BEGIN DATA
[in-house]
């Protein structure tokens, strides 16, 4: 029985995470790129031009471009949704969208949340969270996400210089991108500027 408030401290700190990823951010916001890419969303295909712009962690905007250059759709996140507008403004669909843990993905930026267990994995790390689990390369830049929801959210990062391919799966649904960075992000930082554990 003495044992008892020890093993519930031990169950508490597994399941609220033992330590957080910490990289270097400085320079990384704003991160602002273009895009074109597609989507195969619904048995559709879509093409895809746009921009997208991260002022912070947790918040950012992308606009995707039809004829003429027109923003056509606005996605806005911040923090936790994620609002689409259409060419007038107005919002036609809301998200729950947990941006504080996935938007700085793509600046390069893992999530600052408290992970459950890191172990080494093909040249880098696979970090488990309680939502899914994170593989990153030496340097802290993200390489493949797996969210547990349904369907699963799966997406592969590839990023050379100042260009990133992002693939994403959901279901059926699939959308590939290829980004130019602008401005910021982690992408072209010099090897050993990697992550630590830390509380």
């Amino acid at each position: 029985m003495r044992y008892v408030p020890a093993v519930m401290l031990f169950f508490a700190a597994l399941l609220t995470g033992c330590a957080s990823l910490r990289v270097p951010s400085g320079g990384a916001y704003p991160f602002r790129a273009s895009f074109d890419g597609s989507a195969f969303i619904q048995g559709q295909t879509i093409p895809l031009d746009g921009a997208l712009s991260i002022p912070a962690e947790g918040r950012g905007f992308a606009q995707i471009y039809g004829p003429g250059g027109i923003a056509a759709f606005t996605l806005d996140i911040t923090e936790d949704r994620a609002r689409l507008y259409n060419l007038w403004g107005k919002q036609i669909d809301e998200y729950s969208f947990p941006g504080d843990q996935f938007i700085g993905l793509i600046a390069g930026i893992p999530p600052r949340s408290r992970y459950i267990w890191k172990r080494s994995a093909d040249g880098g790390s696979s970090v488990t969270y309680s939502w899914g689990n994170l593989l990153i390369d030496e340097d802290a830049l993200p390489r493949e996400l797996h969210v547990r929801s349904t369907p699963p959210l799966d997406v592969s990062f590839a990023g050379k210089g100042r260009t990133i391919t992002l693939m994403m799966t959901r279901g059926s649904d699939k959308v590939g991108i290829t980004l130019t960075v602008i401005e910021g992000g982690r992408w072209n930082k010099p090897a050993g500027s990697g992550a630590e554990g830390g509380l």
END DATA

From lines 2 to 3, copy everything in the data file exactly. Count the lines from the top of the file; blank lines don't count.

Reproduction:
């Protein structure tokens, strides 16, 4: 029985995470790129031009471009949704969208949340969270996400210089991108500027 408030401290700190990823951010916001890419969303295909712009962690905007250059759709996140507008403004669909843990993905930026267990994995790390689990390369830049929801959210990062391919799966649904960075992000930082554990 003495044992008892020890093993519930031990169950508490597994399941609220033992330590957080910490990289270097400085320079990384704003991160602002273009895009074109597609989507195969619904048995559709879509093409895809746009921009997208991260002022912070947790918040950012992308606009995707039809004829003429027109923003056509606005996605806005911040923090936790994620609002689409259409060419007038107005919002036609809301998200729950947990941006504080996935938007700085793509600046390069893992999530600052408290992970459950890191172990080494093909040249880098696979970090488990309680939502899914994170593989990153030496340097802290993200390489493949797996969210547990349904369907699963799966997406592969590839990023050379100042260009990133992002693939994403959901279901059926699939959308590939290829980004130019602008401005910021982690992408072209010099090897050993990697992550630590830390509380």
């Amino acid at each position: 029985m003495r044992y008892v408030p020890a093993v519930m401290l031990f169950f508490a700190a597994l399941l609220t995470g033992c330590a957080s990823l910490r990289v270097p951010s400085g320079g990384a916001y704003p991160f602002r790129a273009s895009f074109d890419g597609s989507a195969f969303i619904q048995g559709q295909t879509i093409p895809l031009d746009g921009a997208l712009s991260i002022p912070a962690e947790g918040r950012g905007f992308a606009q995707i471009y039809g004829p003429g250059g027109i923003a056509a759709f606005t996605l806005d996140i911040t923090e936790d949704r994620a609002r689409l507008y259409n060419l007038w403004g107005k919002q036609i669909d809301e998200y729950s969208f947990p941006g504080d843990q996935f938007i700085g993905l793509i600046a390069g930026i893992p999530p600052r949340s408290r992970y459950i267990w890191k172990r080494s994995a093909d040249g880098g790390s696979s970090v488990t969270y309680s939502w899914g689990n994170l593989l990153i390369d030496e340097d802290a830049l993200p390489r493949e996400l797996h969210v547990r929801s349904t369907p699963p959210l799966d997406v592969s990062f590839a990023g050379k210089g100042r260009t990133i391919t992002l693939m994403m799966t959901r279901g059926s649904d699939k959308v590939g991108i290829t980004l130019t960075v602008i401005e910021g992000g982690r992408w072209n930082k010099p090897a050993g500027s990697g992550a630590e554990g830390g509380l």